Kermit Gosnell's Attorney Blasts Fox News for Creating Documentary About His Client
The drama surrounding the trial of Kermit Gosnell took another surprising turn on Monday, when Jack McMahon, the lawyer for the Philadelphia “abortion doctor,” charged that the Fox News Channel's hour-long documentary entitled “See No Evil -- The Kermit Gosnell Case” was an example of “irresponsible” journalism.
The attorney unleashed his verbal barrage on Monday morning, when he called the decision to air the program on Friday and Sunday evenings “shameful” and “outrageous” since the jury is still deliberating on the fate of the 72-year-old physician.
McMahon also complained that the documentary -- which was hosted by Brett Baier, anchor of the channel's weekday news program “Special Report” -- was unfair to his client because it contained information from a 2011 grand jury report that harshly criticized the conditions of the Women’s Medical Society clinic on Lancaster Avenue while including little of the defense the lawyer presented during the trial.
“It’s outrageous,” McMahon told reporters who had gathered to await a verdict on Monday morning. “I’ve never seen anything so irresponsible in journalism.”
The Fox News Insider website described the program as an investigation of a physician who has been charged with murdering babies in a clinic that can only be described as a “House of Horrors."
The hour-long special includes shocking interviews with Gosnell's patients. In these clips, hear testimony about the “barbaric practices” the physician used to either perform abortions or kill babies just after birth.
When McMahon took his complaints to Judge Jeffrey Minehart, the judge instructed jurors to notify his staff if any of them had seen or heard details of the show during the weekend. He also told them that it should not factor into making their decisions.
“It has nothing to do with this trial,” Minehart told jurors before sending them back to resume their deliberations, which have now entered a second week.
None of the jurors, who were instructed by the judge at the beginning of the trial to avoid all media coverage of the case -- of which there has been very little -- gave any indication that they had watched “See No Evil.”
However, jurors asked the judge for detailed definitions of the first- and third-degree murder charges Gosnell faces, as well as a definition of the lesser charge of involuntary manslaughter. Minehart explained the criteria needed for a conviction on each of those allegations.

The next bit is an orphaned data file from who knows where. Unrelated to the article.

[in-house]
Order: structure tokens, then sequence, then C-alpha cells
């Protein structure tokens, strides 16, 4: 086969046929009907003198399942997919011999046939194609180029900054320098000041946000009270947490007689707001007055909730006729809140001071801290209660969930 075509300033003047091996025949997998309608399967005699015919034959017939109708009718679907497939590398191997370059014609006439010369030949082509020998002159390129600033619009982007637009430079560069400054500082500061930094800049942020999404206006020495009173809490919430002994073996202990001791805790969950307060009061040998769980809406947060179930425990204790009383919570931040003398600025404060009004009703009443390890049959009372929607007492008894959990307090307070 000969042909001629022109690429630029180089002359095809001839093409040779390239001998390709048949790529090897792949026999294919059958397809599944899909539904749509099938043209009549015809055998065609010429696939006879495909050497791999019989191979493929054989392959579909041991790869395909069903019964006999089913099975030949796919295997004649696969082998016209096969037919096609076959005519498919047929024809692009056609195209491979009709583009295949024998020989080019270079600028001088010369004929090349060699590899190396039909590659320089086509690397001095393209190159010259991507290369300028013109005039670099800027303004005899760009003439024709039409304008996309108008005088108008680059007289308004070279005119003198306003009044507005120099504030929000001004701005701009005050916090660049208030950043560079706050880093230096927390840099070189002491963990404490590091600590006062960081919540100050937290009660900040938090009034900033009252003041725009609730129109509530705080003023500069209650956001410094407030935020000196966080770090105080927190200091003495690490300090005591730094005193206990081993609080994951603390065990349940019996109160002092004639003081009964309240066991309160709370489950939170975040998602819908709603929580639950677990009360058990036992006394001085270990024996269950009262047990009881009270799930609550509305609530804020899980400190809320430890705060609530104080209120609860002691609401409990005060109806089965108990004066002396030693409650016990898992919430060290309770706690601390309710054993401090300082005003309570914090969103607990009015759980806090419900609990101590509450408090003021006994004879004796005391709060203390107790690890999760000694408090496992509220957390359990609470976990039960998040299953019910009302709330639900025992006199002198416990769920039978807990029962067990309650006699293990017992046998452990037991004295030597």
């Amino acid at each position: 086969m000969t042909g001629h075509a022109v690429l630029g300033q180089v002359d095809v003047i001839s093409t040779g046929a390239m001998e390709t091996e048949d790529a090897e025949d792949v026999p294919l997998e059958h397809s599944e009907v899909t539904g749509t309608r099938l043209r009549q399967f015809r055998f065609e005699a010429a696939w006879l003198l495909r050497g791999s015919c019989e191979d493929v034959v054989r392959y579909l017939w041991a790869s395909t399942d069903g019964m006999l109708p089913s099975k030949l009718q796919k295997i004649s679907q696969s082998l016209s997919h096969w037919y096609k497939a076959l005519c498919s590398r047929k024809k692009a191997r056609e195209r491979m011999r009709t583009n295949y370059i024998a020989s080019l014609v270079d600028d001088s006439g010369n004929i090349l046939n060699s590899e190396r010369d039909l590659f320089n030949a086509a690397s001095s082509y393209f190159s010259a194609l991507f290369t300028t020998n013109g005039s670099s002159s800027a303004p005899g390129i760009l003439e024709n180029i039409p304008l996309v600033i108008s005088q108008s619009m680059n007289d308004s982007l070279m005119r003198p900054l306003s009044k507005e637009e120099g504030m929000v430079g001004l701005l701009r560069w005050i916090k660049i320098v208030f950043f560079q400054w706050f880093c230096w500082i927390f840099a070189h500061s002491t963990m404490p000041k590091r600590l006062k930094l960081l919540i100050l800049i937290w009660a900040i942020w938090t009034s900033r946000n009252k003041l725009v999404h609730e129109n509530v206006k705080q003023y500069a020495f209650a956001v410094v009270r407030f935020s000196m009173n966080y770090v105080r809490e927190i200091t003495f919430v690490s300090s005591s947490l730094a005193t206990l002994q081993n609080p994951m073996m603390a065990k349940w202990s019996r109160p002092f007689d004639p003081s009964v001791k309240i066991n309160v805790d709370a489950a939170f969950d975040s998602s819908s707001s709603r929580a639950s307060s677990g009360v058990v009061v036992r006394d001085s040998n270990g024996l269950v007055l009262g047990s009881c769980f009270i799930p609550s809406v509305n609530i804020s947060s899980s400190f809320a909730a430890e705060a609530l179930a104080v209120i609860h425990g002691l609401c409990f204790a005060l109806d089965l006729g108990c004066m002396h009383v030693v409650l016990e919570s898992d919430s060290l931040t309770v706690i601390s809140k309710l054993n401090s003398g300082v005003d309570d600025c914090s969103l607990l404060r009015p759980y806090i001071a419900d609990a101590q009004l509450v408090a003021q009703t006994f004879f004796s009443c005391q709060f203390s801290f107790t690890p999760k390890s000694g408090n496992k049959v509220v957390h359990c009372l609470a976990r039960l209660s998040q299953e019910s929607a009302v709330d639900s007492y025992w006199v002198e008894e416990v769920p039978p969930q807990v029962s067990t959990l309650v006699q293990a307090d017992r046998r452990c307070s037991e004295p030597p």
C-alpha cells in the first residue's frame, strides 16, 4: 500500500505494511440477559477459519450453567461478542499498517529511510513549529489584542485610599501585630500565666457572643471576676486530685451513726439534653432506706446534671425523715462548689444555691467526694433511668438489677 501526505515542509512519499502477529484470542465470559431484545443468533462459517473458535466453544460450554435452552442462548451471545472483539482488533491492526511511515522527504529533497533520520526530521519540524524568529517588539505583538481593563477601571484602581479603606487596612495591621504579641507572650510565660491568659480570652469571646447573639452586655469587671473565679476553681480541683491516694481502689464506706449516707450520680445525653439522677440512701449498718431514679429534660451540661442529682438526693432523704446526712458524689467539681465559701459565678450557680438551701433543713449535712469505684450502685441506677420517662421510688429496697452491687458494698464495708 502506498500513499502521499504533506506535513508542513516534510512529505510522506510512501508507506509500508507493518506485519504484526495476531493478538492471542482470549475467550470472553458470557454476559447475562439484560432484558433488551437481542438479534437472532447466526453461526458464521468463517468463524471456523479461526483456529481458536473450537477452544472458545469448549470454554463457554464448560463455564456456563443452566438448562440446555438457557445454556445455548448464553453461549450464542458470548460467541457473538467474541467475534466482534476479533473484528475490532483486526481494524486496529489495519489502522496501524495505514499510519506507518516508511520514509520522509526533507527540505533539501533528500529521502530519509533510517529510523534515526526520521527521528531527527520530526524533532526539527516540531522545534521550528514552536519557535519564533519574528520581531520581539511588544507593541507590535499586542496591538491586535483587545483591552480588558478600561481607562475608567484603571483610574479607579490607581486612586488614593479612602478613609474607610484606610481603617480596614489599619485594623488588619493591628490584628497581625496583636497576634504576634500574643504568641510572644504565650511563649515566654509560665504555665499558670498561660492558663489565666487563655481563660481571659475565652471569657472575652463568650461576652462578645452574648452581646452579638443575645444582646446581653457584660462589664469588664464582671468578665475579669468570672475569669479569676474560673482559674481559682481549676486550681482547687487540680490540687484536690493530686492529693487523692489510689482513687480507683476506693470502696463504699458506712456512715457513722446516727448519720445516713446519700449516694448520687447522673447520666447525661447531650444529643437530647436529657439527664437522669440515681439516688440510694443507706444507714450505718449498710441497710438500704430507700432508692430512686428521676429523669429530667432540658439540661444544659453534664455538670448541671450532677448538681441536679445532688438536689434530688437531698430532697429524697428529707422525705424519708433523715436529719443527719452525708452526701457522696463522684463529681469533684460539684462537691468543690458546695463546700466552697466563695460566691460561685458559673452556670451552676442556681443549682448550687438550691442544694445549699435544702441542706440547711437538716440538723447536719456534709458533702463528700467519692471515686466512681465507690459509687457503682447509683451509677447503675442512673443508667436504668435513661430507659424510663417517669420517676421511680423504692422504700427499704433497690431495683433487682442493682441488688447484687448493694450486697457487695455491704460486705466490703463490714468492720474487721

In addition to four first-degree murder charges, the doctor also faces allegations that he performed thousands of abortions over the past 40 years and caused the death of Karnamaya Mongar, a 41-year-old woman who died in 2009 after receiving an overdose of drugs during an abortion.
Beyond that, Gosnell faces hundreds of other criminal counts, including numerous allegations of performing third-trimester abortions, racketeering and failing to counsel patients in advance of performing abortions. Gosnell could face the death penalty if convicted on the charges of first-degree murder in the deaths of four babies.
Over the past six weeks, prosecutors have called numerous witnesses who testified that Gosnell regularly performed abortions beyond Pennsylvania's 24-week limit, often injured women under his care and repeatedly “snipped” the spinal cords of infants born alive in the clinic.
In addition. the doctor is also being blamed for using untrained and unsupervised staff members who pumped patients full of dangerous medications. Also, Gosnell is accused of showing little regard for the low-income, minority and immigrant women he treated.
A particularly interesting aspect of the trial is the fact that many of the witnesses were past employees who have pleaded guilty to various crimes and agreed to testify against their former boss.
However, McMahon has maintained that no live births took place at the clinic because Gosnell terminated the pregnancies in the womb.
He also argued that Mongar, who had recently immigrated to the United States, died from unforeseen complications rather than from an ill-advised dosage of drugs.
If you missed “See No Evil” during the weekend, it might be a while before you have the chance to catch the documentary. A version of the program was posted on a YouTube video site, but it has since been removed by the user.
However, you can watch a segment of the program by clicking on this link.
One of the most interesting parts of the documentary is when it uses information from NewsBusters to document the broadcast media blackout of the case, including the fact that the seats in the courtroom reserved for members of the press were usually empty.
And as NewsBusters previously reported, the mainstream media came up with several excuses not to cover the trial: the subject is too gruesome, it's a local story, and that other topics, including the basketball player who came out as gay, were more important.
At the time of this posting, the jury had yet to render a verdict on the guilt or innocence of Kermit Gosnell. What that happens, check back on the NewsBusters site to find out not only what happened but also what the mainstream media want you to think happened.